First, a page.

Laying out his winter clothes, the woodcutter drives his all-terrain vehicle across hilly acres to locate fallen trees. With a gas-powered saw he lops off the branches and then cuts logs to the appropriate size for woodstoves and fireplaces. He loads the lumber in his truck and transports it to some sort of drying shed where it will be stacked to age for a year.
The following autumn he advertises locally for delivery at $65 a cord. When a customer responds, he loads the bed, stacking accordingly and drives to the agreed-upon address to unload his goods, unstacking accordingly.
The woodcutter must pay for the land, the vehicles, the equipment, the advertising and the fuel before he receives a dime. He gets no breaks on his expenses regardless of his meager profit. He sweats, aches and gets filthy before getting publicly lambasted for not paying enough in taxes.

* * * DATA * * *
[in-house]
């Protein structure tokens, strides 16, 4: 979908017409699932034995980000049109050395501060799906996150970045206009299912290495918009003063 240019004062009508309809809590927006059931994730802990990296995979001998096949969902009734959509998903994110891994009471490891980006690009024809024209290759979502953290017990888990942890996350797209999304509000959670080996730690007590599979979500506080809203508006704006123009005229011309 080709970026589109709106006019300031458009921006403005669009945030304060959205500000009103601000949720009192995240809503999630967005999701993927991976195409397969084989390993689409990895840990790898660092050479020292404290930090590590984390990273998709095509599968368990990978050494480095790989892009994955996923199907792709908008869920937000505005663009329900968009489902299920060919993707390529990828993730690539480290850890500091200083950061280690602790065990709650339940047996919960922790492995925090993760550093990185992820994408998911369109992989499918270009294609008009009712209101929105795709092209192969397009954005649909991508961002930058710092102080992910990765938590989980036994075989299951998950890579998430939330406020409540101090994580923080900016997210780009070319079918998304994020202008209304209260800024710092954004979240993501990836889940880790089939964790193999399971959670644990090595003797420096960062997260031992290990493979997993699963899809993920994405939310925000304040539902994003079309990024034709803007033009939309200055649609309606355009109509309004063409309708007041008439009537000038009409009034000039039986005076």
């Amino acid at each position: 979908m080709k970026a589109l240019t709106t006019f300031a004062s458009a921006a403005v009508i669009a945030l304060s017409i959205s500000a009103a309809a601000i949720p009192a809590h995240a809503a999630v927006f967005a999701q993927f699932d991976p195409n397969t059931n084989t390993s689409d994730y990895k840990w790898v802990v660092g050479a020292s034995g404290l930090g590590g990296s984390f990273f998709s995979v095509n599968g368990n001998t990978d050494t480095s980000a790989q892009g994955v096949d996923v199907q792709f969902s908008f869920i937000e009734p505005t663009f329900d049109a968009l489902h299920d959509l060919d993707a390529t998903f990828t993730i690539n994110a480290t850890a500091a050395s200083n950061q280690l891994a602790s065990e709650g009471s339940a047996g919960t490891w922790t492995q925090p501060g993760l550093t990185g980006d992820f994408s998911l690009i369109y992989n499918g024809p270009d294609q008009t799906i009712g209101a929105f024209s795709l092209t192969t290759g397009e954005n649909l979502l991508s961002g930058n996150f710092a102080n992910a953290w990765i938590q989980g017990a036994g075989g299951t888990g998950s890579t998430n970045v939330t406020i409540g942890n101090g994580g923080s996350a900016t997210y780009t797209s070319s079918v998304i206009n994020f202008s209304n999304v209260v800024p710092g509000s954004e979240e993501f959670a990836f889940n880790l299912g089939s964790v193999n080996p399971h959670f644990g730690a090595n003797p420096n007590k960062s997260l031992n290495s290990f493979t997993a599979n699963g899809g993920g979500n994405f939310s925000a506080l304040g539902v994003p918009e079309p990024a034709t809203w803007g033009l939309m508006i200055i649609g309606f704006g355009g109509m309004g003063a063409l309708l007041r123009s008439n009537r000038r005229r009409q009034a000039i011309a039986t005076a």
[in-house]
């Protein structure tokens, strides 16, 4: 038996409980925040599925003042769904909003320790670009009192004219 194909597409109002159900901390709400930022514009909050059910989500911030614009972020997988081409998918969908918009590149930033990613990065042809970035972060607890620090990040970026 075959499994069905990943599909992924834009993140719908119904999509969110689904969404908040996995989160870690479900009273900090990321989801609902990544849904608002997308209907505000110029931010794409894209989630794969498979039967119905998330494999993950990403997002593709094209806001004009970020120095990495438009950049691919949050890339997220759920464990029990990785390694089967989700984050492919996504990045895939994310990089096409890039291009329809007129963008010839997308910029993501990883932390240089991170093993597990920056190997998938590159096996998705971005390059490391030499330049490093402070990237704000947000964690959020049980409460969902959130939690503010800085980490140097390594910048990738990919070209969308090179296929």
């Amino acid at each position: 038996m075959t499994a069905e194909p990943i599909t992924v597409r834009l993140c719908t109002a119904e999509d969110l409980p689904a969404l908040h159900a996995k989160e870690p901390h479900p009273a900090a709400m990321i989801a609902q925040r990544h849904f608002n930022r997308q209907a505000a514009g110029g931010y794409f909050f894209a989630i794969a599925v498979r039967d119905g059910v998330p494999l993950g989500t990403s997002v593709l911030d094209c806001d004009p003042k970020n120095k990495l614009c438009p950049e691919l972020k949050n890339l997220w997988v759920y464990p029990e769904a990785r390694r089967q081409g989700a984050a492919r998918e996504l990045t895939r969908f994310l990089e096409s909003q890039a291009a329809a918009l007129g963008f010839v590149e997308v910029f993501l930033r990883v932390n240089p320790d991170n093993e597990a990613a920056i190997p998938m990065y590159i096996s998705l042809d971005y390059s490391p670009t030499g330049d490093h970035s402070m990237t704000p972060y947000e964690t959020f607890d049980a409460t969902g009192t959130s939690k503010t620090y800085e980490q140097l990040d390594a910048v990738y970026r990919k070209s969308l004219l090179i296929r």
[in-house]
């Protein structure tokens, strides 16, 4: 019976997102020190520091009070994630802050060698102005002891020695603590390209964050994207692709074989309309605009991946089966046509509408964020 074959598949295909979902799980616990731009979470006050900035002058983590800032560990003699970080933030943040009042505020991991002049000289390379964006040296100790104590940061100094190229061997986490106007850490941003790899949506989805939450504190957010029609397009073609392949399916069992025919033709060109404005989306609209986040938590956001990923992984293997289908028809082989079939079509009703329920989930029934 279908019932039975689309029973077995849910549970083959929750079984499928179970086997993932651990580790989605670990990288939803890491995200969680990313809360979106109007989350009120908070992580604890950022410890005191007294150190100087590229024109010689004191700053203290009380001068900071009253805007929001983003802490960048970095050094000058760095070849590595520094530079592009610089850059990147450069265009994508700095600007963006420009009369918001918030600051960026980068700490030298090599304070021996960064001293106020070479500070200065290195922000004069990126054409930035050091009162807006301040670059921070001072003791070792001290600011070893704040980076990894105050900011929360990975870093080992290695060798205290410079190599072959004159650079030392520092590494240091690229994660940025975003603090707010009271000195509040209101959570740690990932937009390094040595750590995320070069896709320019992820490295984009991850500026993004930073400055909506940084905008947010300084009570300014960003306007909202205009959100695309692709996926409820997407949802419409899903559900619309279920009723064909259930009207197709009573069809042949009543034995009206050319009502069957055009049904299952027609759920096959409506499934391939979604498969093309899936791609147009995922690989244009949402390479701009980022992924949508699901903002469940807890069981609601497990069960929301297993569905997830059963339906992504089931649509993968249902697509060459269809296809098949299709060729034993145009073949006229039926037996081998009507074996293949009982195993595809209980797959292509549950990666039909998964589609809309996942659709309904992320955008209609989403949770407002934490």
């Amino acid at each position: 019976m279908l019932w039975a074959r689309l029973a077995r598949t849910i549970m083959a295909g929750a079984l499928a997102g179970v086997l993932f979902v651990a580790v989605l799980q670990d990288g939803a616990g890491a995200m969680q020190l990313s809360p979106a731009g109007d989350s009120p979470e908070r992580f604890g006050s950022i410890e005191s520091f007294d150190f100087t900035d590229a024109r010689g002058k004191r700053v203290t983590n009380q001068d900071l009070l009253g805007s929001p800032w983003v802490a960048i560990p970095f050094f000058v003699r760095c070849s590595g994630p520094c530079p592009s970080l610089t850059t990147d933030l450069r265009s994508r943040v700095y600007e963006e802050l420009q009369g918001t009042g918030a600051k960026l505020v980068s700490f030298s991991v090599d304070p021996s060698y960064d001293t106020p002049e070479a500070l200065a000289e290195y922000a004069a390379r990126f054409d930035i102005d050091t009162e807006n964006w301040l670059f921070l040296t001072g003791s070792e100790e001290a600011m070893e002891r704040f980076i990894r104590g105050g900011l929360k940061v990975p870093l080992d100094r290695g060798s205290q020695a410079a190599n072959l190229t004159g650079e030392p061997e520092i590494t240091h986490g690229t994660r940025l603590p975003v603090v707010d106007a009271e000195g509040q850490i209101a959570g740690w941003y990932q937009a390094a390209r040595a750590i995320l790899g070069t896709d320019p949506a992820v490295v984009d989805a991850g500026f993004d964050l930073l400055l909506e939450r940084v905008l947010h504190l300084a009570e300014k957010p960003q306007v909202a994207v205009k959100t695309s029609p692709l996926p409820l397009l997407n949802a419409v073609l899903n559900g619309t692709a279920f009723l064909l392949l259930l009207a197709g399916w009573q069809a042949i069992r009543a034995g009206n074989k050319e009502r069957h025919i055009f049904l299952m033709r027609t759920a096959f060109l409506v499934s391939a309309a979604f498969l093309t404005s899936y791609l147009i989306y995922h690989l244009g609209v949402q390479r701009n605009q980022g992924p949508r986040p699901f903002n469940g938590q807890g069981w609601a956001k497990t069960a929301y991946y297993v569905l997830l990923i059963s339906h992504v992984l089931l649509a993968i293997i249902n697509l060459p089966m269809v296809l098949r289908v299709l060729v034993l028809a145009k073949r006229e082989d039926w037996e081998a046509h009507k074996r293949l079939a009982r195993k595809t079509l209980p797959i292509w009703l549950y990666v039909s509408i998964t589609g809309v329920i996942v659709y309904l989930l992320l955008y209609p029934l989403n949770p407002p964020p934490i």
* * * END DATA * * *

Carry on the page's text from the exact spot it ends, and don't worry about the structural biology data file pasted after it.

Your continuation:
He is much like the laborer, the farmer, the waitress, the unskilled and the struggling workers of this country. Yet, he must clothe his kids in Keds and buy corn flakes, cars and computers, just to keep up in this world, at an extremely high percentage of money compared to the income he makes.
The woodcutter goes home with a buck two-eighty in his brown paper sack, barely enough for a decent can of beer.
No one wants to hear my story because I am such a poor boy and I’ve squandered my resistance for a pocketful of mumbles griping about the so-called American dream.
Such are promises, all lies and jest. But I’ll sing my song anyway because it’s all I have in my little brown bag.
A man hears what he wants to hear and disregards the rest, but I was embarrassed by the presidential television debate. It shames me that the champions of the free world must resort to the performance of talking heads to choose a leader.